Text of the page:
Considering societal costs in relation to QALYs, the PE treatment had a probability of over 80% to be cost-effective over a wide range of cost-effectiveness ceiling ratios.

However, differences were marginal, possibly because this study only concerned computer screen-workers with early stages of non-specific WRULD and already no significant differences between the groups were found in the effectiveness of both therapies themselves.

As our preference concerns the societal perspective and the QALYs we tend to prescribe postural exercise therapy according to Mensendieck/Cesar for computer screen-workers with early stages of non-specific WRULD.

Conclusion

In conclusion, although our trial failed to find significant differences in VAS, QALYs and ICERs based on VAS and QALYs at one-year follow-up, CEACs suggest that the postural exercise therapy according to Mensendieck/Cesar has a higher probability of being cost-effective compared to regular physiotherapy; however further research is required.

List of abbreviations

WRULD: 

work-related upper limb disorders

VAS: 

visual analogous scale

DASH-DLV: 

disabilities arm, shoulder and hand - Dutch language version

EQ-5D: 

Euro-Qol - 5 dimensions

QALY: 

quality adjusted life year

PE: 

postural exercise therapy

RP: 

regular physiotherapy

JSS: 

Job Stress Survey

MPS-F: 

Multidimensional Perfectionism Scale of Frost

STAI: 

State-Trait Anxiety Inventory

PCS: 

Pain Catastrophizing Scale

GP: 

general practitioner

LOC-F: 

Last Observation Carried Forward

ICER: 

incremental cost-effectiveness ratio

CEAC: 

cost-effectiveness acceptability curve

CBS: 

Centraal Bureau van de Statistiek (Central Bureau of Statistics)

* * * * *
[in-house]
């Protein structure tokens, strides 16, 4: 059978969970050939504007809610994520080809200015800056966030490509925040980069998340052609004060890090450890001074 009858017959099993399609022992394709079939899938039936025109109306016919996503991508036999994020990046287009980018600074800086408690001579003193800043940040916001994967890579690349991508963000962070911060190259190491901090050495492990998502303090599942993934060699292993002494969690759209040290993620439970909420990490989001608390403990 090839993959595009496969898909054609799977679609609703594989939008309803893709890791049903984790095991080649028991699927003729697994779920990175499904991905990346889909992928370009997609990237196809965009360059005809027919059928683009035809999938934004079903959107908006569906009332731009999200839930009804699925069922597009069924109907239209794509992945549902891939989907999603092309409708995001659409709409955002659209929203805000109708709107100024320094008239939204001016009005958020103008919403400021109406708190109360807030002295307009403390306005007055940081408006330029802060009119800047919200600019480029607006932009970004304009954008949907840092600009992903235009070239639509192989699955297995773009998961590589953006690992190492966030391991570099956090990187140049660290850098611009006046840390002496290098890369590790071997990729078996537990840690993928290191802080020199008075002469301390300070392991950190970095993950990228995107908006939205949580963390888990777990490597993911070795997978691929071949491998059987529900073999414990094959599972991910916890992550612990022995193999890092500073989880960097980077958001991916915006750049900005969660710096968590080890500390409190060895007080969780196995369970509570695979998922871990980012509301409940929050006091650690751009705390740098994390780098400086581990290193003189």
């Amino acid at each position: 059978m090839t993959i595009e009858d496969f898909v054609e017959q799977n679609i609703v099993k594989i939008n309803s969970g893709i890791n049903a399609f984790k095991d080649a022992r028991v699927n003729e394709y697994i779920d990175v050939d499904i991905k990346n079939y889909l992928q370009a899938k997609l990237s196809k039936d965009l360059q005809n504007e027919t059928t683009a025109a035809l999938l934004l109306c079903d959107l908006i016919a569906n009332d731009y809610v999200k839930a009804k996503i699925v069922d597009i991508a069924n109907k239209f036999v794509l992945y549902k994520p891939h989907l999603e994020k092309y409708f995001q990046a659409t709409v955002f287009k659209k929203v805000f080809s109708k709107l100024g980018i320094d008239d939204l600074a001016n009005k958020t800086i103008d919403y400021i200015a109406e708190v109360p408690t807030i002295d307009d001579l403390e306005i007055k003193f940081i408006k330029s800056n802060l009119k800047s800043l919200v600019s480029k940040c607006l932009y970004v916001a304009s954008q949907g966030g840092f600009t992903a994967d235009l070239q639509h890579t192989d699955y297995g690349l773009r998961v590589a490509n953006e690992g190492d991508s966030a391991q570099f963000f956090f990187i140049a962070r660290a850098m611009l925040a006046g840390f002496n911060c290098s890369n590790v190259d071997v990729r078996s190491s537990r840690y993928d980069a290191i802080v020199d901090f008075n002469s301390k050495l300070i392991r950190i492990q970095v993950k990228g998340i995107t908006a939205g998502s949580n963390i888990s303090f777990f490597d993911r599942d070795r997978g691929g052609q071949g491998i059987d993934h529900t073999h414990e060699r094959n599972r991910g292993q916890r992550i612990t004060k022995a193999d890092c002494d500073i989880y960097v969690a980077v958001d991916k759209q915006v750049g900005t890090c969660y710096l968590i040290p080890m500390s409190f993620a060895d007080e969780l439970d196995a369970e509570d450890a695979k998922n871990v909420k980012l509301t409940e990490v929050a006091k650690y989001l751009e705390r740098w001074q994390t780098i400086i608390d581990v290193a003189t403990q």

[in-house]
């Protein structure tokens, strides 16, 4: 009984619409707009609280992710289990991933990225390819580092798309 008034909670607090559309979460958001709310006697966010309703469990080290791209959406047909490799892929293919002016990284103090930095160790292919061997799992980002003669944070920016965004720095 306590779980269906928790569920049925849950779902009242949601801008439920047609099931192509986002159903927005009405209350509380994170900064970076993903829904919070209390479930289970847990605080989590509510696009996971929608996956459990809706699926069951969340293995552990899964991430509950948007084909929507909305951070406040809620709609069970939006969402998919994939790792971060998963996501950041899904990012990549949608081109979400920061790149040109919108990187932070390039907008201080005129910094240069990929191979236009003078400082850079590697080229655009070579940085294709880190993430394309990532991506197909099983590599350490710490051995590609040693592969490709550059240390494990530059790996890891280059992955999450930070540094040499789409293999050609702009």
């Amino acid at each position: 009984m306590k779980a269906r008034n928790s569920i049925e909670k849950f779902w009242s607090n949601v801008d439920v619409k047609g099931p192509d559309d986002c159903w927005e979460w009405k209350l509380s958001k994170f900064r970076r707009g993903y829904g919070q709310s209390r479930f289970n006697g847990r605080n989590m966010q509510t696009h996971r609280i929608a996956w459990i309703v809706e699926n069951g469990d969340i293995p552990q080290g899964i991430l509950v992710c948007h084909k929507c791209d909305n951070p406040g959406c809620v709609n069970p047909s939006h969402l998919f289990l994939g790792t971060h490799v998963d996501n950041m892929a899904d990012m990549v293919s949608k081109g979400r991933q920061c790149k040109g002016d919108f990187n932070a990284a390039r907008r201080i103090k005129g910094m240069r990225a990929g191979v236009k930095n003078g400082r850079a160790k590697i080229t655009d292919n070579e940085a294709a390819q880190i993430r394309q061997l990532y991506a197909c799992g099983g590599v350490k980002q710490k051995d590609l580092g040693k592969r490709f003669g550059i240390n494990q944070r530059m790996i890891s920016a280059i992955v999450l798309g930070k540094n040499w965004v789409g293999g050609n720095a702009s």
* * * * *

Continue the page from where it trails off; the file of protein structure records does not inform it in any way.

CI: 

confidence interval.

Declarations

Acknowledgements

We will thank Alice Watt, MA, for checking the English translation of the manuscript. Institute for Rehabilitation Research, Hoensbroek and Caphri Research Institute, Maastricht University.

Authors’ Affiliations

(1)
Department of Physical Medicine and Rehabilitation, University Hospital Maastricht
(2)
Department of Clinical Psychological Science, Faculty of Psychology, Maastricht University
(3)
Department of Epidemiology & Caphri Research Institute, Maastricht University
(4)
Department of Health Organization, Policy and Economics, Faculty of Health Sciences & Caphri Research Institute, Maastricht University
(5)
Department of Clinical Epidemiology and MTA, University Hospital Maastricht

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Copyright

© van Eijsden et al; licensee BioMed Central Ltd. 2009

This article is published under license to BioMed Central Ltd. This is an Open Access article distributed under the terms of the Creative Commons Attribution License (http://creativecommons.org/licenses/by/2.0), which permits unrestricted use, distribution, and reproduction in any medium, provided the original work is properly cited.